Misrepresentations.-Misrepresentations or mistakes shall not void a policy unless such were intentionally or fraudulently made, or unless they materially affect the risk.

Representations Not Warranties.—Statements made in application are held to be representations only and not warranties.


ANCE, TRENTON. Preliminary Documents.—Company must file with the Insurance Commissioner a certified copy of its charter and a statement showing the condition and business of the company at the close of the preceding year. It must appoint the Insurance Commissioner its attorney to accept legal process.

Funds.-Company must possess a paid-up and well invested capital stock of at least $100,000, or net cash assets to that amount.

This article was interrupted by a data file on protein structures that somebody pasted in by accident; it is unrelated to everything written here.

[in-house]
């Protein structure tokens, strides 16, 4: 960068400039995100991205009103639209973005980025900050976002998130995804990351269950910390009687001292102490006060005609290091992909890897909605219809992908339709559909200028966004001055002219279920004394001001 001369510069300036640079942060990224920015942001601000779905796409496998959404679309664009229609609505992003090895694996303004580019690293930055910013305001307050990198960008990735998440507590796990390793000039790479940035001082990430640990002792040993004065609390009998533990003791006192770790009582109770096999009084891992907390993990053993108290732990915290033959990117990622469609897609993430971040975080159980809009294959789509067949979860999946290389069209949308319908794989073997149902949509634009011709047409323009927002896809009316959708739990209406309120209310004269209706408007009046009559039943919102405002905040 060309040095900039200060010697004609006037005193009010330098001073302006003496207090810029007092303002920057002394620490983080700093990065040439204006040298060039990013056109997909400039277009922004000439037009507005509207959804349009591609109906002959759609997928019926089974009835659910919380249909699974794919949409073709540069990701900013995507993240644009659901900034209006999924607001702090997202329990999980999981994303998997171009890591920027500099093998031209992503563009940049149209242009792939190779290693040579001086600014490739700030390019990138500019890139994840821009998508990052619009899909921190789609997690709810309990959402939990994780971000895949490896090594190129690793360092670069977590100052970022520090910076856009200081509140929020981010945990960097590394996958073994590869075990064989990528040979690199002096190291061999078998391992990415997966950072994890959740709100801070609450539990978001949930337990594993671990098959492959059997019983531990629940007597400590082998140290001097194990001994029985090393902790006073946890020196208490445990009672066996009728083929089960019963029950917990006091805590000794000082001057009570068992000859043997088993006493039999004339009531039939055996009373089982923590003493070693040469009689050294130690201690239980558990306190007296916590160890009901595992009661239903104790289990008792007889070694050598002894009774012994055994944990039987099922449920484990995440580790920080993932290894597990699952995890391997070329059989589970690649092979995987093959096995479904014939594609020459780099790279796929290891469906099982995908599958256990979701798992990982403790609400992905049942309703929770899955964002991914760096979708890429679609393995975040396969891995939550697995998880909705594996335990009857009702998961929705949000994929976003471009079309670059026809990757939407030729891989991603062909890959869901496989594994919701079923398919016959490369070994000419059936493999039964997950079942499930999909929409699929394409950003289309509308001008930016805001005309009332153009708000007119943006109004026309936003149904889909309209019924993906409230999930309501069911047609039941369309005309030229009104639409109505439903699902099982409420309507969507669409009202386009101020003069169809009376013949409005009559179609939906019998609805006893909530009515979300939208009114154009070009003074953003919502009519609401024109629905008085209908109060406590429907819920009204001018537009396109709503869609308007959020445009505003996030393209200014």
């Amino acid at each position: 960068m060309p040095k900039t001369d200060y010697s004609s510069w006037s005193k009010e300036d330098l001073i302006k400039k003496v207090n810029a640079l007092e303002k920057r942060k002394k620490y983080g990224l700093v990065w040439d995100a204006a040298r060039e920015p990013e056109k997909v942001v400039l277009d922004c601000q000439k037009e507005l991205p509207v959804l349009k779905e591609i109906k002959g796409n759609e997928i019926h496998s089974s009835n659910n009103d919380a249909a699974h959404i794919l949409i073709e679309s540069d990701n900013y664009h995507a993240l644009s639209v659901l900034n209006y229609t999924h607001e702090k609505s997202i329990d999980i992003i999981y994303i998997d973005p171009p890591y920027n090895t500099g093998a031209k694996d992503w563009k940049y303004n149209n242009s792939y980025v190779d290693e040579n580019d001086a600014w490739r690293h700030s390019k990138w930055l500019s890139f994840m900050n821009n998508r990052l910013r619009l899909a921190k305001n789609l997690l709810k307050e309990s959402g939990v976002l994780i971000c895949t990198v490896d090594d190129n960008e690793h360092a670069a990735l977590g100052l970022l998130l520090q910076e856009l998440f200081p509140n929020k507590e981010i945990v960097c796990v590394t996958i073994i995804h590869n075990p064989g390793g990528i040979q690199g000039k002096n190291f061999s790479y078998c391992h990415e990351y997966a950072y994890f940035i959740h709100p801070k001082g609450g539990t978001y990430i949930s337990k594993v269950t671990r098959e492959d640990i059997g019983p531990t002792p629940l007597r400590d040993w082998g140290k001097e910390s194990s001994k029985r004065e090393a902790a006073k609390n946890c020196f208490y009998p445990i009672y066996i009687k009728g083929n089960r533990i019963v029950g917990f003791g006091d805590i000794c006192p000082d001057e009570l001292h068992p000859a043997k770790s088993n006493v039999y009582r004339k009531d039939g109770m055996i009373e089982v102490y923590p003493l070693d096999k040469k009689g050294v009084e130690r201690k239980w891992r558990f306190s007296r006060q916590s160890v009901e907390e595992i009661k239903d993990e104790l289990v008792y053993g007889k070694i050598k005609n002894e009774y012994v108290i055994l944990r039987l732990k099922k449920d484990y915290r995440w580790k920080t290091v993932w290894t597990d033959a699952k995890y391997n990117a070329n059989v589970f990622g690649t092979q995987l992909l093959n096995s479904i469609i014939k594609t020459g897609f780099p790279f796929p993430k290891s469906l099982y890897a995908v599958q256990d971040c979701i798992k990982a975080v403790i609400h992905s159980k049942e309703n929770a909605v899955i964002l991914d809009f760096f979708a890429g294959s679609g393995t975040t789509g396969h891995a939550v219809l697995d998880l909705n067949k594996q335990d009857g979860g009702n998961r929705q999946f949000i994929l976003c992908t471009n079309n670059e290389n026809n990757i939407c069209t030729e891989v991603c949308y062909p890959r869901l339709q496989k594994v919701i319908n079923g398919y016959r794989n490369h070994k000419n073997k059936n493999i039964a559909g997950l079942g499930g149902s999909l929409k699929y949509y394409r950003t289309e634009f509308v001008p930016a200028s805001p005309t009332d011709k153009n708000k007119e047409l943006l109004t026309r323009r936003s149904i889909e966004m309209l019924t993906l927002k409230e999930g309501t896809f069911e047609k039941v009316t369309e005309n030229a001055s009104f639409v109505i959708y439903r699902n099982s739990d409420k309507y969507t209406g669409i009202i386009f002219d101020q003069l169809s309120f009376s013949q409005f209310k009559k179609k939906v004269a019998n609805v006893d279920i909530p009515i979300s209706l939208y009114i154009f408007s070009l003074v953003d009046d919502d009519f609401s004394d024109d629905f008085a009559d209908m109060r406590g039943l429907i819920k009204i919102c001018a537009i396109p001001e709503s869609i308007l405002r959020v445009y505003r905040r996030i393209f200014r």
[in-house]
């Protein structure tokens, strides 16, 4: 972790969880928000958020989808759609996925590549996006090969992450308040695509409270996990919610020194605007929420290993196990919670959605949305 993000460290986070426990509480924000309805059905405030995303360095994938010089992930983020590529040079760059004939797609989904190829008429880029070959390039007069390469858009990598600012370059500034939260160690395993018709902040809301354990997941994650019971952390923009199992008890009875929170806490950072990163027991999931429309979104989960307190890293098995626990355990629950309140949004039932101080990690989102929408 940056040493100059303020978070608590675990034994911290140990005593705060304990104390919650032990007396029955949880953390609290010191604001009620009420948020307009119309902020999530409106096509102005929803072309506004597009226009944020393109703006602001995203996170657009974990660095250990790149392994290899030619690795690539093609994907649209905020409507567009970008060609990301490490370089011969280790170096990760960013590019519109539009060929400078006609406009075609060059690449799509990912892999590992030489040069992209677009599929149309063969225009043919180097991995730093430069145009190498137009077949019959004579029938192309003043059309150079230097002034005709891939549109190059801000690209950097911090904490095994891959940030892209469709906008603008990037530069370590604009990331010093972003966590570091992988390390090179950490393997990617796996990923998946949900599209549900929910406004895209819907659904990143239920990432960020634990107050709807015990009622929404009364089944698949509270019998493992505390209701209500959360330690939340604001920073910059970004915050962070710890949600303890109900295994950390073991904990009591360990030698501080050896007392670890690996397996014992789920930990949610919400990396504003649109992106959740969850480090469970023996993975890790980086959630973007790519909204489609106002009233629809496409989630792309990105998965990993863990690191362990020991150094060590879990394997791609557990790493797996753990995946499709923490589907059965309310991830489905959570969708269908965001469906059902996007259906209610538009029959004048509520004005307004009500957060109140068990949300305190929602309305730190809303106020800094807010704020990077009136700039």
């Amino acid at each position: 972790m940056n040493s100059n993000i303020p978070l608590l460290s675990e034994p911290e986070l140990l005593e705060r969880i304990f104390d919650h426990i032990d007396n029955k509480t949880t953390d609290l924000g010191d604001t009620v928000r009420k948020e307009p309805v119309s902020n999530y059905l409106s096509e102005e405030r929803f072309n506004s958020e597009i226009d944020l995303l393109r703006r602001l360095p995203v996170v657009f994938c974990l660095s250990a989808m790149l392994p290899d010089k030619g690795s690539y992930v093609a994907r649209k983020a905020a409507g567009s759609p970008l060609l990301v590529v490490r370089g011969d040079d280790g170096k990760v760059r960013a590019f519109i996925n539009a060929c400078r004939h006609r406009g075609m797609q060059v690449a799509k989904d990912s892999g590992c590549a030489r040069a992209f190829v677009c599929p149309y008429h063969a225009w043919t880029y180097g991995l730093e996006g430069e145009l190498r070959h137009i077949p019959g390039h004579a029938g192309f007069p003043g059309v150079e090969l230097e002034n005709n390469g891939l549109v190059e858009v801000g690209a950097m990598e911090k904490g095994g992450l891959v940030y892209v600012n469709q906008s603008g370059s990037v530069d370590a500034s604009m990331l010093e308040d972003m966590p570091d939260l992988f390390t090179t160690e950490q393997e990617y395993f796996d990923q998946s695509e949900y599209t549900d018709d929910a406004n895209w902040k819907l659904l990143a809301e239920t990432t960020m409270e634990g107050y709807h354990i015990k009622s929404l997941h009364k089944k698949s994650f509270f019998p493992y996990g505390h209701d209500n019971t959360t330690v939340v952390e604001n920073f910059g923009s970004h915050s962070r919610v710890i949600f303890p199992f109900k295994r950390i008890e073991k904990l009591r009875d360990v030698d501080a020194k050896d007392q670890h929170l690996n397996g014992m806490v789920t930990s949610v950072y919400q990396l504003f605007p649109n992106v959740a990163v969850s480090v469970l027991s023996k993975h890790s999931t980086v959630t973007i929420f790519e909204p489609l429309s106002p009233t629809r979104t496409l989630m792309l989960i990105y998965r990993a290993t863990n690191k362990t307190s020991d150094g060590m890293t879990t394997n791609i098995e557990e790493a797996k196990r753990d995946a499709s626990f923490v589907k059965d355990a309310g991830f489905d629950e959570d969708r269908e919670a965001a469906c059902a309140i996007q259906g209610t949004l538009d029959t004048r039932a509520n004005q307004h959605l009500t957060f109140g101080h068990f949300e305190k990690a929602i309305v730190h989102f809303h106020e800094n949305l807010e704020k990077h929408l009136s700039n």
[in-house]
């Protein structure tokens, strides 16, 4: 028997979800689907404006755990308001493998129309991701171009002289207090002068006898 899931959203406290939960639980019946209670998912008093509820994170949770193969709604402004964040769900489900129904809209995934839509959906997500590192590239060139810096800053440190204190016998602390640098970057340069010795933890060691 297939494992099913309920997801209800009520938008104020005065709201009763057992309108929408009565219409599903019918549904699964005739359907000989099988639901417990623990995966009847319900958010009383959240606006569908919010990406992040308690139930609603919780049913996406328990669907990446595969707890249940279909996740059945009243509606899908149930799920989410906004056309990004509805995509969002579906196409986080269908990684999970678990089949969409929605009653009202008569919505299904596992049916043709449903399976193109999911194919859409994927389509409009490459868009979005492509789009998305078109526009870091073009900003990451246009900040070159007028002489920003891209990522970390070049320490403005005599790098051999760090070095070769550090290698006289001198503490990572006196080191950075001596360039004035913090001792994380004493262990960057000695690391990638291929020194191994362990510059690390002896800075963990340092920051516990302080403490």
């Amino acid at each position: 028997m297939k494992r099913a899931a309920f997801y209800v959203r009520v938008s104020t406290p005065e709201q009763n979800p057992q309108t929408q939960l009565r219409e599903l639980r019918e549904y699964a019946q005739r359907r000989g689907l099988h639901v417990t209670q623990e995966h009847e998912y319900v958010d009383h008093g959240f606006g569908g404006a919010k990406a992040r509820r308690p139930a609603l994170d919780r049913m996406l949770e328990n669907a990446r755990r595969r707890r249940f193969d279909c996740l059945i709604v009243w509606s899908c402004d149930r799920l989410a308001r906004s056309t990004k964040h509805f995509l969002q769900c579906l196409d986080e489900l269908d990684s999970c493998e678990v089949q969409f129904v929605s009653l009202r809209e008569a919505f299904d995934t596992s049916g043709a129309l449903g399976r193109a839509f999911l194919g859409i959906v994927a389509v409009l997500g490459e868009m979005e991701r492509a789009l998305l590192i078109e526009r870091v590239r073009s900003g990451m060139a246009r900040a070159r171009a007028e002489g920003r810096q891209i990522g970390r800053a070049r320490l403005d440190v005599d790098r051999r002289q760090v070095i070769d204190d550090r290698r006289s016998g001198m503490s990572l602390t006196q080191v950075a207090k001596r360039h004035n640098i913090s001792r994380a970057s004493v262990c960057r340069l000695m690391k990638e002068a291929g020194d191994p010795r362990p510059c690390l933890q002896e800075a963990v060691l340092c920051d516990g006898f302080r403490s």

Valuation of Policies.—Basis of valuation of policies, the Actuaries' Table of Mortality, with interest at four per cent; for computing values of policies, one cent on each $1000.

Annual Statements.-Annual statements must be filed with the Insurance Commissioner during the month of January, showing the condition of the company December 31 preceding

Agents. Each agent must procure from the Insurance Commissioner a certificate of authority to do business. Certificates renewable annually by March ist.

Examinations.—The Commissioner of Banking and Insurance is authorized to examine any company doing business in the State, and to revoke its license if it shall be found to be impaired.

Fees.-For filing a copy of charter, $20; annual statements, $20; certificates to agents, $2; license to broker, $10. Other fees regulated by reciprocal provision.

Tases.—Taxes upon life companies of other States regulated by reciprocal provision.

Penalties.-For neglect to file statement a penalty of $100 per day is provided. For violations of other requirements a penalty of $500 is provided.